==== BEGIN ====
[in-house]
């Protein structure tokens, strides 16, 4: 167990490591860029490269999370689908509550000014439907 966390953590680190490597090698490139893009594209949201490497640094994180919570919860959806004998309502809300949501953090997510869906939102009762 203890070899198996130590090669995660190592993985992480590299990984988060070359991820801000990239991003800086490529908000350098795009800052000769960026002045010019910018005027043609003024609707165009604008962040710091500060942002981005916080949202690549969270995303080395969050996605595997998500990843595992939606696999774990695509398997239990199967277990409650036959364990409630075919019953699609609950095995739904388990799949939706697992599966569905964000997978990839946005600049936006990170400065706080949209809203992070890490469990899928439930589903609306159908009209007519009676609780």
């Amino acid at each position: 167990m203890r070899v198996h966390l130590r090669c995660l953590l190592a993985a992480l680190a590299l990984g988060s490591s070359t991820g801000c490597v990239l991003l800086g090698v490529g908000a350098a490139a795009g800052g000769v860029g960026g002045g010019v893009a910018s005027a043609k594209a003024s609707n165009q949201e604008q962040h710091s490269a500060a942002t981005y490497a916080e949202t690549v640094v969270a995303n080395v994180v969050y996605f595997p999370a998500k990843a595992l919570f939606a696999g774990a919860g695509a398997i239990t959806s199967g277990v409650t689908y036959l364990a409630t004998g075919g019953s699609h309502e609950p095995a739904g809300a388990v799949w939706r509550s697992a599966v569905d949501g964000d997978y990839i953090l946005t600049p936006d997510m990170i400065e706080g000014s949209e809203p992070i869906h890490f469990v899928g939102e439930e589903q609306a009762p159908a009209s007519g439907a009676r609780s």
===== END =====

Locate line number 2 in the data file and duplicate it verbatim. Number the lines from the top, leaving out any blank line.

């Protein structure tokens, strides 16, 4: 167990490591860029490269999370689908509550000014439907 966390953590680190490597090698490139893009594209949201490497640094994180919570919860959806004998309502809300949501953090997510869906939102009762 203890070899198996130590090669995660190592993985992480590299990984988060070359991820801000990239991003800086490529908000350098795009800052000769960026002045010019910018005027043609003024609707165009604008962040710091500060942002981005916080949202690549969270995303080395969050996605595997998500990843595992939606696999774990695509398997239990199967277990409650036959364990409630075919019953699609609950095995739904388990799949939706697992599966569905964000997978990839946005600049936006990170400065706080949209809203992070890490469990899928439930589903609306159908009209007519009676609780």